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Local perspectives on global sustainability standards: Fairtrade and smallholder coffee farmers in Indonesia

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Local perspectives on global sustainability standards: Fairtrade and smallholder coffee farmers in Indonesia

Exploring the effectiveness of sustainability standards like eco-labeling, this perspective delves into the challenges and successes associated with Fairtrade certification for coffee producers in Indonesia.

Cynthia Crouse / Published on 5 February 2024

Amid growing concerns over environmental degradation in commodity production, state and nonprofit organizations have introduced sustainability standards such as eco-labelling to enable consumers to identify environmentally friendly products. This allows consumers to shop with a clear conscience, despite paying a slightly higher price, knowing their expenditure supports ethically and environmentally responsible products.

One of the earliest and most recognized labels is Fairtrade International, which, like many other labels, was initiated to ensure ethical practices among commodity producers. Over time, it expanded its focus to include environmental standards. Today, the Fairtrade label is visible on a variety of products in grocery stores across North America and Europe.

From the production perspective, the primary attraction for sellers and producers to join an eco-label program is the economic incentive: the possibility of a higher product price. Although producers can also benefit from additional resources such as training and networking, the main motivation remains the opportunity to sell their product at a premium if they meet the certification requirements.

Stories from the field

During a study on the capacity of eco-labels to enhance biodiversity and climate adaptation in Arabica coffee cultivation, we examined local perspectives on the economic incentives for farmers to participate in labelling schemes, such as Fairtrade, on the island of Flores, Indonesia. Flores is globally celebrated for its coffee, yet the island’s coffee farmers face significant challenges with eco-labels.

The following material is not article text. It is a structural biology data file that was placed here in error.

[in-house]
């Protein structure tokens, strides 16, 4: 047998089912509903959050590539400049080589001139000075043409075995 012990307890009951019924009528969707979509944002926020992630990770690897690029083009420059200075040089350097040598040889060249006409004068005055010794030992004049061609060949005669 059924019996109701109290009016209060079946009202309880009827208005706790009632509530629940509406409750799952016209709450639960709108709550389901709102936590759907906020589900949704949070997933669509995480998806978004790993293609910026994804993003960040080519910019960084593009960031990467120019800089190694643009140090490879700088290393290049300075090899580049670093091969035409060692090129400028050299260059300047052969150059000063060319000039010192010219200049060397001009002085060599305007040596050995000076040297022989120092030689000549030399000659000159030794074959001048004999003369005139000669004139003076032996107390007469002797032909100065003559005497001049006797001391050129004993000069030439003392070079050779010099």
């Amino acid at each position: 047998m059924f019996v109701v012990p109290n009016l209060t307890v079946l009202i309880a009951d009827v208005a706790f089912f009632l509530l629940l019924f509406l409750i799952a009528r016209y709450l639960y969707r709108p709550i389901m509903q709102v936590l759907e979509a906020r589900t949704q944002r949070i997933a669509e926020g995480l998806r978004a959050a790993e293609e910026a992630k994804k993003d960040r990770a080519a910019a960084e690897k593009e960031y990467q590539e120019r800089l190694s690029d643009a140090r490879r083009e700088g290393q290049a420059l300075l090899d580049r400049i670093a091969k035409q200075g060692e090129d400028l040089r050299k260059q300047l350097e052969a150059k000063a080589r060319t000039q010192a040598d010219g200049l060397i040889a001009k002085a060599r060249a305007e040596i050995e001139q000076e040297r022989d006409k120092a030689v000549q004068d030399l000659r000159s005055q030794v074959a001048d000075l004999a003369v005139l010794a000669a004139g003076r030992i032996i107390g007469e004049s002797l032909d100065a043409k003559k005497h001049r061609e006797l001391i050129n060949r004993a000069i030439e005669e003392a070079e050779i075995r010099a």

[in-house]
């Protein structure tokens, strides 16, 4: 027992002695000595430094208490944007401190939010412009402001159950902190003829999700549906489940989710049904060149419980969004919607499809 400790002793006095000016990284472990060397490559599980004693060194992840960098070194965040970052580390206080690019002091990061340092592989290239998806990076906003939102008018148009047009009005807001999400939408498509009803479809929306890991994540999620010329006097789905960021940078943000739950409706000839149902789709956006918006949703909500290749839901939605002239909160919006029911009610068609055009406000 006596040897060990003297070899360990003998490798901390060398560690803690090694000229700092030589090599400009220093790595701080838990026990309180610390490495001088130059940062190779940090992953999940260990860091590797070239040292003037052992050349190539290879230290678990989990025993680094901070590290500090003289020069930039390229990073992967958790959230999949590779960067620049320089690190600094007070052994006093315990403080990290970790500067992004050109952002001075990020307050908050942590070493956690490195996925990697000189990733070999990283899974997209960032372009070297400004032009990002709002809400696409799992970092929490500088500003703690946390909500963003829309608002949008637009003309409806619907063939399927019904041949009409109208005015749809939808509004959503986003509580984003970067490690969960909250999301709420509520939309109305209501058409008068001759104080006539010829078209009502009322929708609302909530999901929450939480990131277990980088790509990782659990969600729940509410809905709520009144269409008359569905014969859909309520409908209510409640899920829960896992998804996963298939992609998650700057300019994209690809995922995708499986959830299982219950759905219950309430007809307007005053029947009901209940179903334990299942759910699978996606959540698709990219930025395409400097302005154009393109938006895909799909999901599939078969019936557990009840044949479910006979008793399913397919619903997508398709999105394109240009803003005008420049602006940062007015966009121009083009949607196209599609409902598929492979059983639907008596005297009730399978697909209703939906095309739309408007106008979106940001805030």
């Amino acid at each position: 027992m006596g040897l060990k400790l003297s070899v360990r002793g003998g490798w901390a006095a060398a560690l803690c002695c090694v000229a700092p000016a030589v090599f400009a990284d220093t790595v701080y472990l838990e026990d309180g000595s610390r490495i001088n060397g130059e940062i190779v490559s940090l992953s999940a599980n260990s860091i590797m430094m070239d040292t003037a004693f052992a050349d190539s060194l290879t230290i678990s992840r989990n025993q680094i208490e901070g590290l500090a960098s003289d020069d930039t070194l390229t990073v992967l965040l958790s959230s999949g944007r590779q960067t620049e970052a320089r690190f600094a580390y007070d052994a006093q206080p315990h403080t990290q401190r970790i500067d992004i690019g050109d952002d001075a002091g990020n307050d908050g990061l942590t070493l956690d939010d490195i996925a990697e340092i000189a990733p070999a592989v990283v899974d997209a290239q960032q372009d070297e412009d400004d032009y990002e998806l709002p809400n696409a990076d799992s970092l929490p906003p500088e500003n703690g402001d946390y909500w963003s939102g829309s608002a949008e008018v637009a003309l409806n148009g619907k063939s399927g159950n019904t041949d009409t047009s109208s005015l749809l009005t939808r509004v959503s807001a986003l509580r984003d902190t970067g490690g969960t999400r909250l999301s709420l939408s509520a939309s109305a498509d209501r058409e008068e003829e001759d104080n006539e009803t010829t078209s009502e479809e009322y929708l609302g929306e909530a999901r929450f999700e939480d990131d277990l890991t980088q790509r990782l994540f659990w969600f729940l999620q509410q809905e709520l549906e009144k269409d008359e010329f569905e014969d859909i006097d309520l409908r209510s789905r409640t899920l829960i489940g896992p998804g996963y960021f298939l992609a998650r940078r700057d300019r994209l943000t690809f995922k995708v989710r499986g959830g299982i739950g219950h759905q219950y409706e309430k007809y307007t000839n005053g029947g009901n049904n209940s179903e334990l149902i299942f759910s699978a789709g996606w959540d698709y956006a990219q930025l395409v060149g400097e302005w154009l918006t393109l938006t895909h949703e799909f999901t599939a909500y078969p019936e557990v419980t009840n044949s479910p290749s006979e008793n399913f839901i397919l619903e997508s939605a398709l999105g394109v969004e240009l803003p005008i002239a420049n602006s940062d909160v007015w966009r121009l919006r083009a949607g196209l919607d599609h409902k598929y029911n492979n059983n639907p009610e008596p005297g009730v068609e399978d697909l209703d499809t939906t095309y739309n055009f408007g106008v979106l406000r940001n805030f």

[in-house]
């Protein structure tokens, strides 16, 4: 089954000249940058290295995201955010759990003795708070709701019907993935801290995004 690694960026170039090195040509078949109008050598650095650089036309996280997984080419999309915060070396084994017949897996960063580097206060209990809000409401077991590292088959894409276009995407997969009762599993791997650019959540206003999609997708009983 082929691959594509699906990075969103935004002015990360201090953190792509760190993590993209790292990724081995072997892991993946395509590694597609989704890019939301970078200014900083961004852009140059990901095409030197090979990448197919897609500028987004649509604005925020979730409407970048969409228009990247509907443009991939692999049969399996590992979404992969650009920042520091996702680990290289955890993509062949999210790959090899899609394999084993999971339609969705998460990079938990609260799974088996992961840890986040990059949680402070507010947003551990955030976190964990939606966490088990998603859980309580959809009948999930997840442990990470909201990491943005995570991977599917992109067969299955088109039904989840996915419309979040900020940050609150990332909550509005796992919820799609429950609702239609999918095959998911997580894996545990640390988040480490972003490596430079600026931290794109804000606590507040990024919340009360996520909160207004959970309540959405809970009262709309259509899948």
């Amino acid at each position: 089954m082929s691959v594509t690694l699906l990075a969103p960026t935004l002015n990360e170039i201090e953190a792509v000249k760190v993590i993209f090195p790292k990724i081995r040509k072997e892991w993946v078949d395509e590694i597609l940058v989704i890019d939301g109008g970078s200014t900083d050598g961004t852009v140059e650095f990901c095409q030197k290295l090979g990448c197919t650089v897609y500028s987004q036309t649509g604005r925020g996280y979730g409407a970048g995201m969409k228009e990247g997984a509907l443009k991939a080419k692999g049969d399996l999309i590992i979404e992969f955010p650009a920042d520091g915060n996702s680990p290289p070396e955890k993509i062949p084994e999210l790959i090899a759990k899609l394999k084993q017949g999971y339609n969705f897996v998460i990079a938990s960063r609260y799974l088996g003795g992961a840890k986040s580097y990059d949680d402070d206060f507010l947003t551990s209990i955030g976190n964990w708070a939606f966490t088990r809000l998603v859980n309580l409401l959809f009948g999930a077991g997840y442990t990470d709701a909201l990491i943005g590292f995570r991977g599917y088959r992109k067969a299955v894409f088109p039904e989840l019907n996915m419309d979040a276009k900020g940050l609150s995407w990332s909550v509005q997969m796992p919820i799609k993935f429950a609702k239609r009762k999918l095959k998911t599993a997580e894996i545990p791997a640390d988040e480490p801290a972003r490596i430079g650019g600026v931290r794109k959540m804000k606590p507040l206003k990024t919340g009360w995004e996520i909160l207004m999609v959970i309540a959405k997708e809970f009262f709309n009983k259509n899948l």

We conducted interviews with Pak Damagus Agas, a secretariat of the local cooperative ASNIKOM, in Manggarai, Flores, and with Pak Rikardus Nuga, the director of LAPMAS, an NGO collaborating with local farmers and cooperatives in Bajawa, Flores. These interviews shed light on experiences with Fairtrade where a buyer named Indokom proposed certification by Fairtrade. Indokom would then act as their official seller. Both groups underwent the certification process at a cost.

For ASNIKOM in Manggarai, the agreement entailed supplying three containers of beans to be sold at an elevated price with Fairtrade certification. Ultimately, only one container was purchased at the increased price, and the remaining two were sold at the cooperative’s standard rate. When the cooperative sought an explanation, they were informed that the beans did not meet Fairtrade standards. Requests to inspect the beans were denied. Consequently, the cooperative concluded that the certification and its associated costs were not economically justified.

In the Bajawa district, the cooperative supplied their beans to Indokom for sale under the Fairtrade label but did not receive the premium price. Upon inquiring with Indokom, they were told that the beans were not selling. Similar to ASNIKOM, when they requested to see the beans for sale, access was denied. Given the financial loss from the certification process without any return, the cooperative decided not to renew its contract with Fairtrade or Indokom.

Coffee beans

Coffee beans are laid in the sun to dry before they are cleaned, sorted and sent to be roasted.

Photo: Cynthia Crouse / SEI Asia.